The CIA agent who headed the hunt for Osama Bin Laden in the late 1990s has called for a national debate in the US on the cost of support for Israel.
US leaders 'missed 10 chances to avert 9/11'
Mike Scheuer quit the CIA last week, as did CIA deputy director John McLaughlin, fuelling rumours of serious internal rifts and low morale.
In a BBC interview, Mr Scheuer said US policies risked "an extraordinarily long and bloody war" against al-Qaeda.
He said he had resigned to speak out over US government security failings.
Mr Scheuer, who has written two books anonymously, said he finally decided to leave the CIA after being told to stop publicising his worries about policy failings.
He said the CIA's executive director had presented him with ways to stay on during a "very cordial, friendly" talk, but "all of them included not speaking out any more".
Mr Scheuer, who began tracking Osama Bin Laden in the mid-1990s during the Clinton administration, said the White House had consistently failed to understand the threat from al-Qaeda or to take it seriously, and was still doing so.
Osama Bin Laden: 'professional' and determined
"I don't think they get it now," he told BBC Security Correspondent Gordon Corera, warning of al-Qaeda's "high degree of professionalism" in seeking out weapons of mass destruction and nuclear material.
Al-Qaeda's antagonism to the US was based on "a specific set of US policies that have been in gear for 30 years and have not been reviewed, have not been debated, have not been questioned", he said.
Instead, both contenders in the recent US presidential election had told voters that al-Qaeda was opposed to American values on women's rights or the sale of alcohol, warnings that sidestepped many major issues.
Al-Qaeda's hostility stemmed from US government's "unqualified support for Israel" and desire "to manipulate the price of oil" in favour of Western consumers, he said.
Al-Qaeda also views US-supported Arab regimes like Saudi Arabia, Egypt, and Jordan as "Muslim tyrannies".
Confronting big issues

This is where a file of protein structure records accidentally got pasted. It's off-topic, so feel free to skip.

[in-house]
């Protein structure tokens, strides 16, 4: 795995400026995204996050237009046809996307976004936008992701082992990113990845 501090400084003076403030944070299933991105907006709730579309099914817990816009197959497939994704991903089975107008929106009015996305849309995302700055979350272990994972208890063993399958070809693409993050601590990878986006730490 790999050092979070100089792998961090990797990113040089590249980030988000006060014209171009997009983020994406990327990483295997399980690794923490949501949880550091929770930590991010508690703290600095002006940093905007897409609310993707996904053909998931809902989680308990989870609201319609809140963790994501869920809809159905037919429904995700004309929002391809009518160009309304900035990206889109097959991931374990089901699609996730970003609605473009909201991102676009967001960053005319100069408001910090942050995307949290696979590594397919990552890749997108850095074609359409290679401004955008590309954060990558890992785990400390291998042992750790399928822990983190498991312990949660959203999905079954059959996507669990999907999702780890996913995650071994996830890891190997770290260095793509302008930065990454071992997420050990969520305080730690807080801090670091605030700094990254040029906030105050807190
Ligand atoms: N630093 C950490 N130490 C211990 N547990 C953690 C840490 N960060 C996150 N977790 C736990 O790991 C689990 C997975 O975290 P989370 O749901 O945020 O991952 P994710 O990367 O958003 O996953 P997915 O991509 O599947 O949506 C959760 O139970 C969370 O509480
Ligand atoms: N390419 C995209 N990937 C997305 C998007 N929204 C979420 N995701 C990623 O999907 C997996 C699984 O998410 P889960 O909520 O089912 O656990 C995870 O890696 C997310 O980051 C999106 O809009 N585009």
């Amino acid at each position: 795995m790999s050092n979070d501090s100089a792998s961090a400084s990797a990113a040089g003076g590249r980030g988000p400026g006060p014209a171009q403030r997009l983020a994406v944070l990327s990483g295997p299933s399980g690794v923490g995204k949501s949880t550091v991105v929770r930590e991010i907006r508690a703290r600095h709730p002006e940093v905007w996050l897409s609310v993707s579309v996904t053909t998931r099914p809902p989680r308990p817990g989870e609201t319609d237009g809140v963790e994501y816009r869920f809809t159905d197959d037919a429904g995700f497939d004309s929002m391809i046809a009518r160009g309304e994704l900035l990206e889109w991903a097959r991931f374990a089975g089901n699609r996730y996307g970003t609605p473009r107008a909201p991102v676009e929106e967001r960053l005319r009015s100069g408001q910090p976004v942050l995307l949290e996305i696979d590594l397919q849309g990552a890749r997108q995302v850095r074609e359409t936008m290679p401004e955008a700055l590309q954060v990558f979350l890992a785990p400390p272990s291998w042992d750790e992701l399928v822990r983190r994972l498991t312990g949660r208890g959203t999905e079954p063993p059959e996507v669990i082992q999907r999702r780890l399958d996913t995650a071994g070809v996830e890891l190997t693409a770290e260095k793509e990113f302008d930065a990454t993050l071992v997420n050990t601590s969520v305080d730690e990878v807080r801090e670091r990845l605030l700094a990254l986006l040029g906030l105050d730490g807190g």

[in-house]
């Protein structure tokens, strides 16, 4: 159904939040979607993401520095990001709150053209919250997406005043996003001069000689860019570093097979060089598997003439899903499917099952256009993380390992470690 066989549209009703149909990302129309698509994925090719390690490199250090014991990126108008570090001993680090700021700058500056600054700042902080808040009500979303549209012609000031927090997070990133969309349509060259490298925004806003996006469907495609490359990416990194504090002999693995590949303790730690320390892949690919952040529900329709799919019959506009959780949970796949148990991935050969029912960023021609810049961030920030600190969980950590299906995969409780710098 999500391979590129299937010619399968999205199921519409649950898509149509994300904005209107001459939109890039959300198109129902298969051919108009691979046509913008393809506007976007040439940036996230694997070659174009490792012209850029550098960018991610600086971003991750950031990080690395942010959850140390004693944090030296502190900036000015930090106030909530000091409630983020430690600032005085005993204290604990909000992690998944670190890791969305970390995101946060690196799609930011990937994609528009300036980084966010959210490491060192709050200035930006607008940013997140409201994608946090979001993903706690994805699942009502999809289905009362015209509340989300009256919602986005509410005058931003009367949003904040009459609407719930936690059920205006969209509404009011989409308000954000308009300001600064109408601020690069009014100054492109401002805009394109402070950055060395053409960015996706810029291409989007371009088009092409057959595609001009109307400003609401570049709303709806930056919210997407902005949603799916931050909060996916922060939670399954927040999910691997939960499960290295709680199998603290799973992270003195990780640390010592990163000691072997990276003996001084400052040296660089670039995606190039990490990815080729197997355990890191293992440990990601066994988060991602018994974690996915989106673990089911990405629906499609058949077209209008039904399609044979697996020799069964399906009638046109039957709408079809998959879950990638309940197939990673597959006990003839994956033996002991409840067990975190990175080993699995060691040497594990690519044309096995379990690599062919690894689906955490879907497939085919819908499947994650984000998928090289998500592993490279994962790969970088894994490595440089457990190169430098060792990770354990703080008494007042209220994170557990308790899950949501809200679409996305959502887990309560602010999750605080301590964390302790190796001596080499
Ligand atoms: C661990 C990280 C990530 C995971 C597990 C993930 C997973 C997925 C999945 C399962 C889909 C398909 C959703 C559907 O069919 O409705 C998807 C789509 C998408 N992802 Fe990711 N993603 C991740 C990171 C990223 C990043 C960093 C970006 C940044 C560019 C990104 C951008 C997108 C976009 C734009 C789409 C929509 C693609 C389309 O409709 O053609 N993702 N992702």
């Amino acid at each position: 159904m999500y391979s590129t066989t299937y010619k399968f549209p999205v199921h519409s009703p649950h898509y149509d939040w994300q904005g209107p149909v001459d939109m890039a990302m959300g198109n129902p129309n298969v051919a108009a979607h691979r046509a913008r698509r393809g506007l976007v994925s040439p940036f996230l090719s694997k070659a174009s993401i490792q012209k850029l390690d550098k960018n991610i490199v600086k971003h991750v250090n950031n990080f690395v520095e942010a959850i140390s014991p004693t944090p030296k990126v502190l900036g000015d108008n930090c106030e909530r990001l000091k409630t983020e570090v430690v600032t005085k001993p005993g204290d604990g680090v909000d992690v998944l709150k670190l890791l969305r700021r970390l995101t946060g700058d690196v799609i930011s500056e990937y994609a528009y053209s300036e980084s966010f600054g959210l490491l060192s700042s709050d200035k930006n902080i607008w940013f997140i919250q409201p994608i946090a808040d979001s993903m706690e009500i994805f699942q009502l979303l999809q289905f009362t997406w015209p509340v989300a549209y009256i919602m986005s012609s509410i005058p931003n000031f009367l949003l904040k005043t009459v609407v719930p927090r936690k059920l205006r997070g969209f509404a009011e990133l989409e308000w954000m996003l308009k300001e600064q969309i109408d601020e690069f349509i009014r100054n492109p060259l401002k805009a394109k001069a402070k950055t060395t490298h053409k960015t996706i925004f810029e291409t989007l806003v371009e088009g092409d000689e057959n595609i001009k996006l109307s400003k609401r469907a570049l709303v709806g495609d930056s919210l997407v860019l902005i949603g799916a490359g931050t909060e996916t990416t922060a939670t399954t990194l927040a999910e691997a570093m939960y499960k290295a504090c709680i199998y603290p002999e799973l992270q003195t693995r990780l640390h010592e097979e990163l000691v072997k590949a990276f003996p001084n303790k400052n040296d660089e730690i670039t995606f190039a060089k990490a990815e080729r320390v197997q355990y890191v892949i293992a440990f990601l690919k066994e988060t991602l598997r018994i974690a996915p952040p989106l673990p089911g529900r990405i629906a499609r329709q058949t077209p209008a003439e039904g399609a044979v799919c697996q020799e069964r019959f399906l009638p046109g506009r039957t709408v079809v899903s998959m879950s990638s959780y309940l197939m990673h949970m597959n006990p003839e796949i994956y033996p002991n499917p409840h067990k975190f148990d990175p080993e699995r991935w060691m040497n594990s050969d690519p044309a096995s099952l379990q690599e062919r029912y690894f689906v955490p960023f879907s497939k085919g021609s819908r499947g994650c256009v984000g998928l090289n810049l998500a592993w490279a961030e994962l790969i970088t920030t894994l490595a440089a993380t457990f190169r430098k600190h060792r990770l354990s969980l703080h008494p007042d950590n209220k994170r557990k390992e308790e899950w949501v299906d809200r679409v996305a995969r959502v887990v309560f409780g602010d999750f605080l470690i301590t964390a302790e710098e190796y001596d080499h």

In his view, "there should be a debate over support for Israel", alternative energy and how the US manages its relationship with the Muslim world.
US backing for Israel angers Muslims
He offered no policy blueprint, saying that US citizens might decide to continue to support existing strategy, but would then be able to do so knowing the risks.
"The American people would be going into the future knowing that they were faced with an extraordinarily long and bloody war to be fought because of those policies", he said.
Mr Scheuer also lambasted US administrations for being soft on terrorism, missing chances to attack Osama Bin Laden, and being over-concerned about public opinion in Europe and the Muslim world.
The 9/11 commission's report had shown that US intelligence services "had presented the government with at least 10 different occasions on which Osama Bin Laden could've been captured or attacked by the US military", he said.
The 9/11 report embarrassed the CIA
"The decisions were not taken on the basis of defending American citizens...(they) were always made on the basis of not offending Muslim opinion, not offending European opinion," he added.
The 9/11commission's report published in July criticised the CIA for faulty intelligence and poor co-operation with other government agencies.
Many commentators believe its revelations drove CIA director George Tenet to resign in June, ahead of publication.
His deputy, Mr McLaughlin, stepped in to run the agency on a temporary basis, until Porter Goss took over the top job two months ago. Now Mr McLaughlin has also gone, amid rumours of bitter divisions about the agency's role and future direction.